A. 277. ANTE CHRISTUM.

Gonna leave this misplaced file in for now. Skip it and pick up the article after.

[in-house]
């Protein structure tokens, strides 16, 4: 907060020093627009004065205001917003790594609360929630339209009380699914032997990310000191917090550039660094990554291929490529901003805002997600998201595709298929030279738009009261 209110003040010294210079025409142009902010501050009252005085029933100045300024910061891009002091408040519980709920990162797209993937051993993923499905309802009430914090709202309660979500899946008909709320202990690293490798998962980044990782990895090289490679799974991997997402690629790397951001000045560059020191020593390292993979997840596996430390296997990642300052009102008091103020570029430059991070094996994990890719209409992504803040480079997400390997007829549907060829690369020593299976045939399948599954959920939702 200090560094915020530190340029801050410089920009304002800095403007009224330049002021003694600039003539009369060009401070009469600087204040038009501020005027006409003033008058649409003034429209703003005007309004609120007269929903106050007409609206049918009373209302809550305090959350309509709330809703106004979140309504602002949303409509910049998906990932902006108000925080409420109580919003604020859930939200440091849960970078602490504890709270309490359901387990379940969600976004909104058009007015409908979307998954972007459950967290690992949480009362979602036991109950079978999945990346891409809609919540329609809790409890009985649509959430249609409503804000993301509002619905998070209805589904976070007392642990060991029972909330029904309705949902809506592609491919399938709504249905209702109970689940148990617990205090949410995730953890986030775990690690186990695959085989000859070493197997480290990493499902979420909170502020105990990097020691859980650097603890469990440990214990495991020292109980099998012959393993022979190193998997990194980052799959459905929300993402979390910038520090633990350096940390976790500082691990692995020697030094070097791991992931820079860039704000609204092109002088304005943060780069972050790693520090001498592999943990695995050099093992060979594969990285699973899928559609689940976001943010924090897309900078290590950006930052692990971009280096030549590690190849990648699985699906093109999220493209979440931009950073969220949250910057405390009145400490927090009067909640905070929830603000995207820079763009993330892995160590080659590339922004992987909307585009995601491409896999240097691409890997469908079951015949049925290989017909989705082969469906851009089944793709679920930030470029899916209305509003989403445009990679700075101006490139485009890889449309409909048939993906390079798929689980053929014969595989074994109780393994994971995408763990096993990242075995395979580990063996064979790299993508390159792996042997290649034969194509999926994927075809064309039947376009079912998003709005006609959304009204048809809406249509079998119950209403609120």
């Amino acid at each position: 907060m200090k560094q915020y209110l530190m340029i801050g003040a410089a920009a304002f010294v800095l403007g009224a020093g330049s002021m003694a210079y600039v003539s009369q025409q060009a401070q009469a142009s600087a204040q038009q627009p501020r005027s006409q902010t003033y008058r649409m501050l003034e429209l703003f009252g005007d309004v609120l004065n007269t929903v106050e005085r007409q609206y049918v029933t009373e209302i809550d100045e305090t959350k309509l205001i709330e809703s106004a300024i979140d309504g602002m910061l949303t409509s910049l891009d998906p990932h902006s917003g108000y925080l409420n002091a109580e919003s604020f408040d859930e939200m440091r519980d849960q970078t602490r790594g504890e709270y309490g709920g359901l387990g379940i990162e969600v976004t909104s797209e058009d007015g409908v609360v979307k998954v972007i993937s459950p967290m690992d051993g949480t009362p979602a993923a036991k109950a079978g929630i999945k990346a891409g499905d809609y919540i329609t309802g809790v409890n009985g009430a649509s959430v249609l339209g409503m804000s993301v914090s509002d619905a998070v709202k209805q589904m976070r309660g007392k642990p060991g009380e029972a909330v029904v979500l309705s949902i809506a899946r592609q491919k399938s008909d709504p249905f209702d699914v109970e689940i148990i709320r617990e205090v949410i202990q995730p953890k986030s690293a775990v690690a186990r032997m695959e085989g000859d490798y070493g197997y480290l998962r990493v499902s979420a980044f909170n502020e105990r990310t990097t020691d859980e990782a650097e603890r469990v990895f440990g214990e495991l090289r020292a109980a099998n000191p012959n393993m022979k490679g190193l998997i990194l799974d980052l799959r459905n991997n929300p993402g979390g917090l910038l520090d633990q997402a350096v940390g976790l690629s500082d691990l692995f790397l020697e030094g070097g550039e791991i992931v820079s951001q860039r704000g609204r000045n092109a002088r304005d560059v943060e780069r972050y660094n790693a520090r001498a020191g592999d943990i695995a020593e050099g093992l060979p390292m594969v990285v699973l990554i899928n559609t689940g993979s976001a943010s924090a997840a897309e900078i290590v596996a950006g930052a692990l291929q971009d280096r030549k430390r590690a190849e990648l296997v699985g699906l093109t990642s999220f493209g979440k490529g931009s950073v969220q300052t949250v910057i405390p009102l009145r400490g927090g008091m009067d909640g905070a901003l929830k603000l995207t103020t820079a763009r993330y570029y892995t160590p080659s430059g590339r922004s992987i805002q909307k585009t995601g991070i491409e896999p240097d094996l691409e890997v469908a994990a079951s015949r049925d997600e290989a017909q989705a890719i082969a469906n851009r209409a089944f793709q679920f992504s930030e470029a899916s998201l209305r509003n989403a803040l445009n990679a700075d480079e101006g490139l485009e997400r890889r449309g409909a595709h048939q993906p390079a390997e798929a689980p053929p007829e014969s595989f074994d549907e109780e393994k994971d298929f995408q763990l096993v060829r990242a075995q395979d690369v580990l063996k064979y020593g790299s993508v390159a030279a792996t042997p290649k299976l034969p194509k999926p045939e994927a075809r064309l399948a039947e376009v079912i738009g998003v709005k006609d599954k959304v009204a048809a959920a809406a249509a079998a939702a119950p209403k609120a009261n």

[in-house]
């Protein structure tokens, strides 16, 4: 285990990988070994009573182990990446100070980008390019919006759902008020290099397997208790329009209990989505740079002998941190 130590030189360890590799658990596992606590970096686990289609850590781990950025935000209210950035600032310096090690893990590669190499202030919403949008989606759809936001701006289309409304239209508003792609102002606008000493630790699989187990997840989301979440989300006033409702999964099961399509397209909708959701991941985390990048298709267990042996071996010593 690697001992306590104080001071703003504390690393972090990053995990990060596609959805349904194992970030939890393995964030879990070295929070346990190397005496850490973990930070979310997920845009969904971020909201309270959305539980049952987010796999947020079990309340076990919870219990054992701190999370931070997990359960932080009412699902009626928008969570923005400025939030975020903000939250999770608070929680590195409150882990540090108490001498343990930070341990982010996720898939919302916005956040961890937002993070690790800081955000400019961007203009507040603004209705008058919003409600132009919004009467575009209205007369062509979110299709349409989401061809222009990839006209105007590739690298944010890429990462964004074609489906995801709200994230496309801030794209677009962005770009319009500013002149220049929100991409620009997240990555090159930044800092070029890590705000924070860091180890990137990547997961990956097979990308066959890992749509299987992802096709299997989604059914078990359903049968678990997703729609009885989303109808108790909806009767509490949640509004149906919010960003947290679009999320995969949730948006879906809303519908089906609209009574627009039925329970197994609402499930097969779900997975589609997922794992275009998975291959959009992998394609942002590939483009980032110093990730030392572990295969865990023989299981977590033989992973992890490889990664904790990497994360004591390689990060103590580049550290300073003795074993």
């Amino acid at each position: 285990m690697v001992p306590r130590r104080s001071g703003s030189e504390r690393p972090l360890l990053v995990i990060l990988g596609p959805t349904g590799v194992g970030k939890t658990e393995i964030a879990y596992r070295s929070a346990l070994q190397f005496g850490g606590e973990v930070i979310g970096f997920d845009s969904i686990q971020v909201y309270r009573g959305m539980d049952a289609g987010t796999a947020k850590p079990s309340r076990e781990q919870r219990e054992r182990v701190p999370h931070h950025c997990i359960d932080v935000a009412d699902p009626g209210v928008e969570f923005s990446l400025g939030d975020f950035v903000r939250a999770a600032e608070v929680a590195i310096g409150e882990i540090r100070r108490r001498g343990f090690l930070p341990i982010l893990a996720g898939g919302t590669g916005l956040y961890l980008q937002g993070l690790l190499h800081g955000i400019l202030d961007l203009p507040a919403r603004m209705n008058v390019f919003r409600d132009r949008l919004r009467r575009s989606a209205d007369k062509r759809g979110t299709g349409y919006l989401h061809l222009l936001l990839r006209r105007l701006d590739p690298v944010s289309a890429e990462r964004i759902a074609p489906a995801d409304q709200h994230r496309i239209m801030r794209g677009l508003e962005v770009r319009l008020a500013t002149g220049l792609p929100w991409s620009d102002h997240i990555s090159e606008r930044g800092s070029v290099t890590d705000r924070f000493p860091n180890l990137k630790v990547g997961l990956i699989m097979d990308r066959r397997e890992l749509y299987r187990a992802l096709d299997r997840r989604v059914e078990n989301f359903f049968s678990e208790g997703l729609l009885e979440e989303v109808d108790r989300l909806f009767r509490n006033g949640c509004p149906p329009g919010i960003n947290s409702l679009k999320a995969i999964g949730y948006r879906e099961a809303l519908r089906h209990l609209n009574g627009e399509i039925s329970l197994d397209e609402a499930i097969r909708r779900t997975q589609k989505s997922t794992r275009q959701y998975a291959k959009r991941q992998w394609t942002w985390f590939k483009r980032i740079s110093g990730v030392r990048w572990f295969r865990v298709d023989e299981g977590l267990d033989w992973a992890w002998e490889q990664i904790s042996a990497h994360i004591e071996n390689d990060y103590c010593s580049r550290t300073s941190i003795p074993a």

IN this year, according to bishop Usher, Ptolemy Philadelphus king of Egypt, being desirous of erecting a library in Alexandria, employed Demetrius his librarian to collect books for that purpose, who in a letter to the king preserved by Eusebius , tells him that he had diligently executed his orders; but that with some few other books, there remained the books of the law of the Jews to be got, which he says were contained in Hebrew letters and vowels; for what else can be meant by fwnh , as distinguished from letters? not the pronunciation and sound, which those volumes could not be said to lie in, but the vowel-points, by which the letters were read and pronounced, and are annexed to them for that purpose; so that it seems at this time the books of the Jews were written not only in Hebrew letters, but with Hebrew points, and in their own characters, as Demetrius s ays, which were different both from the Egyptian and Syrian, as he affirms; and which deserves to be remarked, as what may be of some service to show what were the Hebrew characters then in use: and though it is commonly supposed that the seventy interpreters used an unpointed copy from which they translated, whence came so many mistakes to be made in their version; yet Hottinger has observed near fifty places in which for Kametz they read Tzere or Segol; so Leusden observes, that they read words with wrong vowels, as Tzere for Kametz, Psalm 40:5, Patach for Tzere, Psalm 7:12, Chirek for Patach, Psalm 7:7, Patach for Segol, Psalm 91:3, and which might be owing either to a vitiated pointed copy before them, which led them wrong; or to an unpointed copy, and trusting to their memory, put one point for another; though Dr. Lightfoot suggests they purposely "used an unpricked Bible, in which "the words written without vowels might be bended divers ways, and into divers senses, and different from the meaning of the original; and yet if the translation was questioned they might prick or vowel the word so as to agree to their translation: how they have dealt in this kind there is none that ever said the Hebrew Bible and the Septuagint to gether, but hath observed;" though he adds, "their differences from the original, which were innumerable, were partly of ignorance, they themselves not being able to read the text always true, in a copy unvowelled; but this ignorance was also voluntary in them; they not caring to mistake, so that they might do it with their own security;" and so Mr. Broughton says, "that the seventy had not the vowelled Bible, both for the rareness, and because they never meant to give the truth;" but be it that they used an unpointed Bible purposely, or a pointed one vitiated, it shows that points were in use in their time, and very necessary: and it may be observed, that the Pentateuch, which some, as Josephus and others, think was the only part of scripture translated by them, is almost every where translated in agreement with the modern punctuation; and Jerom long ago observed this, that the five books of Moses translated by them more agreed with the Hebrew than any other. It is an observation of Capellus himself, that the seventy interpreters, who lived about years before Christ, instead of the tetragrammaton or the word Jehovah, always read Adonai, and always render it by kuriov , a word not expressive of essence, as Jehovah is, but of lordship, as Adonai is; and that they are followed in this by the Apostles of Christ, and the rest of the writers of the New Testament, and the ancient fathers of the church; and that from them the Greek interpreters of the Old Testament never depart, as Aquila, Symmachus, and Theodotion. Now what could lead them to read Adonai, and sometimes Elohim instead of Jehovah, and translate the word accordingly? not the consonant letters of Jehovah, but the points of Adonai and Elohim put unto it as they now are; and Capellus plainly confesses that this word had the points of Adonai, and sometimes of Elohim in their time; for he says, the seventy when hwhy has the points of yhla oftner render it kurie kuri>e , as Psalm 68:21, and passim, and sometimes kuriov , and qeov , as in Amos 3:7, etc. from whence it is conjectured that for Adonai Jehovah they read Adonai Elohim.